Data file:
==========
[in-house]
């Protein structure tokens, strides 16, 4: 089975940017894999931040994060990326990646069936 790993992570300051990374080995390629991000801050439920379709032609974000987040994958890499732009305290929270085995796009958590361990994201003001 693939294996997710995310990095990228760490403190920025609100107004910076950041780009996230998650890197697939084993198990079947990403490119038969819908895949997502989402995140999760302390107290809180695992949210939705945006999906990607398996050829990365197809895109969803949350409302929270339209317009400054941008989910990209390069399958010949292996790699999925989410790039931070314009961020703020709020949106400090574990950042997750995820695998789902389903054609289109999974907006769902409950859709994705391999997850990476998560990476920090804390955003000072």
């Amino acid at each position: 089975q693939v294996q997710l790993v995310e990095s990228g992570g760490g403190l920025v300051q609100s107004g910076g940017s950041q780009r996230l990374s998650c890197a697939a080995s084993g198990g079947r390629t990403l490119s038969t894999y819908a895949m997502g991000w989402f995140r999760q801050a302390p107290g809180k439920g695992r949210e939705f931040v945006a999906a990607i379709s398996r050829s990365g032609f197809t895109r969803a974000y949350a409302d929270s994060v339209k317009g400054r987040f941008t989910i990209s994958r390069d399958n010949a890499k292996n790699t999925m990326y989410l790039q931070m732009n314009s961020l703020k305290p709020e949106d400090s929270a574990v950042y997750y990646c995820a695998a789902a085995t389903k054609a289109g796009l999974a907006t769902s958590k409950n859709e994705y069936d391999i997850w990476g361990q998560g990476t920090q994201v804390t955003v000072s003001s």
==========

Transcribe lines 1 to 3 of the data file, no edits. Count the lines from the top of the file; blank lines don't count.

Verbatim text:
[in-house]
């Protein structure tokens, strides 16, 4: 089975940017894999931040994060990326990646069936 790993992570300051990374080995390629991000801050439920379709032609974000987040994958890499732009305290929270085995796009958590361990994201003001 693939294996997710995310990095990228760490403190920025609100107004910076950041780009996230998650890197697939084993198990079947990403490119038969819908895949997502989402995140999760302390107290809180695992949210939705945006999906990607398996050829990365197809895109969803949350409302929270339209317009400054941008989910990209390069399958010949292996790699999925989410790039931070314009961020703020709020949106400090574990950042997750995820695998789902389903054609289109999974907006769902409950859709994705391999997850990476998560990476920090804390955003000072």
């Amino acid at each position: 089975q693939v294996q997710l790993v995310e990095s990228g992570g760490g403190l920025v300051q609100s107004g910076g940017s950041q780009r996230l990374s998650c890197a697939a080995s084993g198990g079947r390629t990403l490119s038969t894999y819908a895949m997502g991000w989402f995140r999760q801050a302390p107290g809180k439920g695992r949210e939705f931040v945006a999906a990607i379709s398996r050829s990365g032609f197809t895109r969803a974000y949350a409302d929270s994060v339209k317009g400054r987040f941008t989910i990209s994958r390069d399958n010949a890499k292996n790699t999925m990326y989410l790039q931070m732009n314009s961020l703020k305290p709020e949106d400090s929270a574990v950042y997750y990646c995820a695998a789902a085995t389903k054609a289109g796009l999974a907006t769902s958590k409950n859709e994705y069936d391999i997850w990476g361990q998560g990476t920090q994201v804390t955003v000072s003001s």